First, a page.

I’d had stomach discomfort (bloating, occasional diarrhoea, cramping) on and off for a year or so, before seeing my GP. Looking back, I was also probably a bit more tired than usual however having only become a first time parent the year prior, I put a lot of my symptoms down to that. I was only 33 at the time.
After finally getting to the GP, further investigation showed I had blood in my stool. However, my blood tests apparently ruled out anything ‘sinister’, so I toddled off rather nonchalantly to my ‘precautionary’ colonoscopy.
But, Thursday 2nd February 2017 was to become a day I will never forget. Everything went smoothly with my admission and I was waking up in recovery in no time. My Mum arrived to pick me up, ready to take me out for a well deserved lunch.
However, it was not to be as there was a nurse hot on Mum’s heels eager to tell us my gastroenterologist wanted to see me in his rooms. It did seem odd, but I remained blissfully ignorant as I sat before him an hour later awaiting the lowdown on my gluten intolerance, IBS diagnosis or god forbid...haemorrhoids!
I distinctly recall his shaking hands as he explained each photo of a 7cm malignant tumour located in my sigmoid colon. ‘I’m sorry Sarah, we’re confident it’s bowel cancer’. ‘You’re so young’ he kept saying. ‘We did not expect this’. Phrases I’ve heard numerous times since.
I walked out, somewhat dumbfounded, with a referral in hand to a colorectal surgeon they’d arranged for me to see the following day. Then I headed next door for an ‘urgent’ CT scan. By that stage I’d started putting all the pieces together...they were looking for spread of the cancer...this was serious. Waiting for those results was the longest 30 minutes of my life.
I learned the cancer had spread into my lymph nodes but fortunately there was no detection of disease in any other organs. I was diagnosed as stage 3 and scheduled for surgery the following week.
Six weeks after having my sigmoid colon removed, a portacath was implanted just below my right collarbone ready to commence 6 months of chemo. I was initially on the folfox regime (oxaliplatin and flurouracil combo). Although, after my first 3 cycles were spent in the cardiac ward for a week each time, due to rare heart attack symptoms, the oxaliplatin was stopped.
Blood tests, on what seemed like every other day; the take home chemo pump for 2 days; followed by 1 day in hospital on IV fluids to ‘pick me back up’ each fortnight, became my new normal. Some days I honestly didn’t want to go on - those were the days that I was so unwell I couldn’t even open my eyes. It was a hard slog going back for more each fortnight but I kept reminding myself of my baby girl and husband waiting patiently for me to get better.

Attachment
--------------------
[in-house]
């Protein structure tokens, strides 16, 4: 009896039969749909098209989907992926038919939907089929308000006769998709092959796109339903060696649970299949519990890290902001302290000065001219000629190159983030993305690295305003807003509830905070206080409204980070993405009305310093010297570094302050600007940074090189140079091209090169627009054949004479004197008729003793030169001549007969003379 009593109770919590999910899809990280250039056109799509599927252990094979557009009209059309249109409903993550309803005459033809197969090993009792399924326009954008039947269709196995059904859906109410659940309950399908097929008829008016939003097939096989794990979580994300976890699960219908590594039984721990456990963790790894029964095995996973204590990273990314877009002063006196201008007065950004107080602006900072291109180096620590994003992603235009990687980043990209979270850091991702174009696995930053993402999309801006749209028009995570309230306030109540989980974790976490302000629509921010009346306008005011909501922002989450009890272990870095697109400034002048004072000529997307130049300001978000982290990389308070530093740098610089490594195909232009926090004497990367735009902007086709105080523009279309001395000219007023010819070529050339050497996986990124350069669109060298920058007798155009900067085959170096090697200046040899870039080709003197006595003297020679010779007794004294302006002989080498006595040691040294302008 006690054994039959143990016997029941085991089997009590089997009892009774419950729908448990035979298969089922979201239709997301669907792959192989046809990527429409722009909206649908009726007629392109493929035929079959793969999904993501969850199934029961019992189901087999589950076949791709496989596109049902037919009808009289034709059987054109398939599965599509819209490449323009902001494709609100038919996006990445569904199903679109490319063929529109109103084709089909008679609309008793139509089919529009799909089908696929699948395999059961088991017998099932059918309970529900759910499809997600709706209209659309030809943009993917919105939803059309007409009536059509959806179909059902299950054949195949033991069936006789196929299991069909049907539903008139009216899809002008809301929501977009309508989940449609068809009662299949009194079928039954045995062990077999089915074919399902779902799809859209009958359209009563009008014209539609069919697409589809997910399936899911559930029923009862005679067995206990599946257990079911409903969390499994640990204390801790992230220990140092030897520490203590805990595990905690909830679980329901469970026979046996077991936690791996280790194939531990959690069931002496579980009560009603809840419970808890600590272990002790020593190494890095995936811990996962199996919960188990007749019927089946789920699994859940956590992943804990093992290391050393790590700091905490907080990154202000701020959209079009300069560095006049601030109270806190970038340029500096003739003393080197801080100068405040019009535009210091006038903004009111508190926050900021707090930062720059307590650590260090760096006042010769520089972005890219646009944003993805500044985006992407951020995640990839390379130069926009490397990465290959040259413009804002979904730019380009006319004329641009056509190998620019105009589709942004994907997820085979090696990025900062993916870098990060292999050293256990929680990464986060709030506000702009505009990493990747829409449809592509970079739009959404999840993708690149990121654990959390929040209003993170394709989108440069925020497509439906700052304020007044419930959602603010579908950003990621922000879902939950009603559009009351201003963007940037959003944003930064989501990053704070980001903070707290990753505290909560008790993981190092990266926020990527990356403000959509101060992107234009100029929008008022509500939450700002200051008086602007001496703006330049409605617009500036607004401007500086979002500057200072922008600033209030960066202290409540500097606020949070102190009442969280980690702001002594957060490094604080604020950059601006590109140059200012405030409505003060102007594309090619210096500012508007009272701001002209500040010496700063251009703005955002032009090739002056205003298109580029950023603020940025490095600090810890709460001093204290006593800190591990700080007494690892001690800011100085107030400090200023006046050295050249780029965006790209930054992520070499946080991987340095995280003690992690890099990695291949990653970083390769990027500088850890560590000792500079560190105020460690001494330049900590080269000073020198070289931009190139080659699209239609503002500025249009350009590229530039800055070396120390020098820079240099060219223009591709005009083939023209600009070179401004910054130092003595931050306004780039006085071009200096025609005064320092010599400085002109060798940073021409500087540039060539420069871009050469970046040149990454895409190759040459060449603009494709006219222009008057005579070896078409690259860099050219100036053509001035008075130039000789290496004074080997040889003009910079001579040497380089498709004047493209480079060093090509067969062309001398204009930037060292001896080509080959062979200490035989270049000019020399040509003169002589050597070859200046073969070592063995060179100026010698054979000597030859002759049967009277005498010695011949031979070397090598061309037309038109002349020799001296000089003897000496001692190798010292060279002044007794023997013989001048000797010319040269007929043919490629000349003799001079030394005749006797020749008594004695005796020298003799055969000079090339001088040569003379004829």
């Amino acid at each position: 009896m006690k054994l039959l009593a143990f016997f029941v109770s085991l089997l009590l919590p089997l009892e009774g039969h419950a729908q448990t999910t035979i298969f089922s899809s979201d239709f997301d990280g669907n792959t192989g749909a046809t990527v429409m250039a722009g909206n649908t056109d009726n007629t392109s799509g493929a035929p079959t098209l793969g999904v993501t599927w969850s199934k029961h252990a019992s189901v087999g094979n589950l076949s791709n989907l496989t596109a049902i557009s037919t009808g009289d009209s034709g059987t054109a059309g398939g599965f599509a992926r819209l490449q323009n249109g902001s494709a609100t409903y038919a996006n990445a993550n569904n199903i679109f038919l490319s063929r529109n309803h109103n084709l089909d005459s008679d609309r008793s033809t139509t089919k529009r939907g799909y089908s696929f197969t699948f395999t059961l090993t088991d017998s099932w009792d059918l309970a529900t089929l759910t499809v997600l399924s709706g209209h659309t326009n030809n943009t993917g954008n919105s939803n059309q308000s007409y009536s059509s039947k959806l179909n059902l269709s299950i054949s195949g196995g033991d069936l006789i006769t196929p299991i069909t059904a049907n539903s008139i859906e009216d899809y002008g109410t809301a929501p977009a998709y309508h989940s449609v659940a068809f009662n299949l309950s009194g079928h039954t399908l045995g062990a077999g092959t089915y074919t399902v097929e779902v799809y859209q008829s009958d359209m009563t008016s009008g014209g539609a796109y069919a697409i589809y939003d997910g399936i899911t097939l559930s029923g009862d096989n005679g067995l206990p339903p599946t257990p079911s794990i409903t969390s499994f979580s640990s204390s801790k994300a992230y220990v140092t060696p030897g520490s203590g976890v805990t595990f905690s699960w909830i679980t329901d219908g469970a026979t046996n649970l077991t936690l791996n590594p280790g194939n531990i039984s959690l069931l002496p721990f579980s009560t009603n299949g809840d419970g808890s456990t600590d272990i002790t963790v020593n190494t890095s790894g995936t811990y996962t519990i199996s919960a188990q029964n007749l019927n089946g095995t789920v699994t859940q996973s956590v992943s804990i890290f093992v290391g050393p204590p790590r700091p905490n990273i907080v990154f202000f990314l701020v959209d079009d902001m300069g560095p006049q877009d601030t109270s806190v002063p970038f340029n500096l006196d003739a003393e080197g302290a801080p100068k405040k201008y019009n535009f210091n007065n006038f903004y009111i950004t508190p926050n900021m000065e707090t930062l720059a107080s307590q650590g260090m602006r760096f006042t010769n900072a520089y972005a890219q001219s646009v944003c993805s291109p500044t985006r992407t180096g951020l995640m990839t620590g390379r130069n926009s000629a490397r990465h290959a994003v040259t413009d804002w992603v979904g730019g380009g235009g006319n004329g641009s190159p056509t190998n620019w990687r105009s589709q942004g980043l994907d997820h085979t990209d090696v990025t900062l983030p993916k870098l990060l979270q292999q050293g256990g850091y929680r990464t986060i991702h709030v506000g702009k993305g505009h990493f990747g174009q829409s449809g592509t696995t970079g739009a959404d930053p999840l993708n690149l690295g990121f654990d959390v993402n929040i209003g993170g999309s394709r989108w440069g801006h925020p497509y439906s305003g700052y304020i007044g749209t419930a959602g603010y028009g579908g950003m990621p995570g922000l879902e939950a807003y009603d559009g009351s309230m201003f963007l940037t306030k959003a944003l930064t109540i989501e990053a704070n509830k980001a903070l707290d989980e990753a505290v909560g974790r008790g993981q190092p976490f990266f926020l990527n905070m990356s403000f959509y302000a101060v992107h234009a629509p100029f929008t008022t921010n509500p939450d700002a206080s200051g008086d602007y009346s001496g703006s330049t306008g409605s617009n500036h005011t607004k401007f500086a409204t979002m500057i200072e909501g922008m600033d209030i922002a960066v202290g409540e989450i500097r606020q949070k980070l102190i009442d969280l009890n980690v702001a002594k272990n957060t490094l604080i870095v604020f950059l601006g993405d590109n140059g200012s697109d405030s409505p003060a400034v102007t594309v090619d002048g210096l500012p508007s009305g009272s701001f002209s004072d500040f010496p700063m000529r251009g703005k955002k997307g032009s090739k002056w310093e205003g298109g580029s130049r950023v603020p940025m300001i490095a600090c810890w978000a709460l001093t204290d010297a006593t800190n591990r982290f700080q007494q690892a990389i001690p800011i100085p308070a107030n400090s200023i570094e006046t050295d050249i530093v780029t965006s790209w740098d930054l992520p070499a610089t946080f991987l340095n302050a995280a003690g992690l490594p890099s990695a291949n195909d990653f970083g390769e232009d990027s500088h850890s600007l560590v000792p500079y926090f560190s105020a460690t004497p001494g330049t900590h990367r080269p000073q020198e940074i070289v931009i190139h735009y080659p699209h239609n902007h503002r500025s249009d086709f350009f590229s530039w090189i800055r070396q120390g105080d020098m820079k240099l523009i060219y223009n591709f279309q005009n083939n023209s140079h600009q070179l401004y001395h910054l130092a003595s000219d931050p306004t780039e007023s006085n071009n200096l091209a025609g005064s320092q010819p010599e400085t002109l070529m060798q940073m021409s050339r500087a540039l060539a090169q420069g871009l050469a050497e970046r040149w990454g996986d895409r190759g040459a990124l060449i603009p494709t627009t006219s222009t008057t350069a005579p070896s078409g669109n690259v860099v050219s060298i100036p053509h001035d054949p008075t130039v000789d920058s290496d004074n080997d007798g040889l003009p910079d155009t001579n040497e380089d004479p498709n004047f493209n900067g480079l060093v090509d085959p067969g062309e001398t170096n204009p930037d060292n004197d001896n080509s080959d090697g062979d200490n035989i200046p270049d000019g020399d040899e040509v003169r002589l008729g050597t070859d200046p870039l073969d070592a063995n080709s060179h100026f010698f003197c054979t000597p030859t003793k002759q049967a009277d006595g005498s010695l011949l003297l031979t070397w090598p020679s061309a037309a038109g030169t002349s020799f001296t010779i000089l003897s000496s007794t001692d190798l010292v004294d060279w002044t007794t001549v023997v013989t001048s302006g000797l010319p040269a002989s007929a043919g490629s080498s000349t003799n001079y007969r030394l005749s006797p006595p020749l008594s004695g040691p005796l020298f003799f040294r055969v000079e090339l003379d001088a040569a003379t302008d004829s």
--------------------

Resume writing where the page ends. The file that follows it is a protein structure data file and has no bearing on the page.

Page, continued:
I had the most caring, approachable and humble medical team. I threw them many curveballs and endearingly became known as ‘the problem child’. Nothing was ever too much and no question or concern was overlooked or unanswered. With the added support from my family and some very good friends, who regularly sat with me during treatments and brought hot chips and gravy to my hospital bedside, I finished all 12 chemo rounds on September 6 2017.
In the weeks following I gradually felt better and better each day as the chemo ‘fog’ lifted. You don’t realise how ‘down’ you are until you start coming back up again. I’m still not 100% five months later, especially my general fitness (getting up a flight of stairs can still leave me breathless), however I see improvements everyday.
I was pretty determined to get life back to normal and returned to work (part time) in October. This was probably a little premature however it’s been a huge positive for my mental wellbeing.
I am now in remission with no evidence of disease, and whilst I do have pangs of worry with little ache or pains, thinking that the cancer has returned, I just keep focusing on getting on with life and trying to be grateful for each day. Sadly, too many people, particularly young people, have not been as fortunate in their fight against this disease.
I’ll be on a fairly ‘short leash’, as my oncologist describes, for the next 5 years. especially as I was concurrently diagnosed with sessile serrated polyposis (which needs to be closely monitored as sessile serrated polyps can be particularly nasty). With no clear family history, genetic testing was done and actually found that I carry the BRIP1 gene mutation. Funnily enough there is no known relationship between this genetic defect and Bowel cancer. It does however increase my risk of breast and ovarian cancer. Getting Bowel cancer was in a way fortuitous as I’d otherwise likely never learned I carry this rare genetic risk.
One thing I wish I’d seen coming was a sudden episode of depression I experienced around Christmas/New Year. The enormity of what I’d come through hit me all at once and for the first time since that dreadful day I dropped my sword and shield and grieved everything I’d ‘lost’ that year.
Despite feeling overwhelmed by the experience from time to time, I can see so many positives. I’ve made some wonderful new friendships with a group of other young women who’ve been through this (fostered through the Bowel Cancer Australia peer to peer support network). I have also gained a healthy new perspective on life and feel like I have new purpose.
What’s my new purpose? To help spread the message that you’re never too young to get Bowel cancer and the importance of listening to your body. I also want to be a support for other young people on the bowel cancer ‘merry-go-round’ as having that support myself, was invaluable.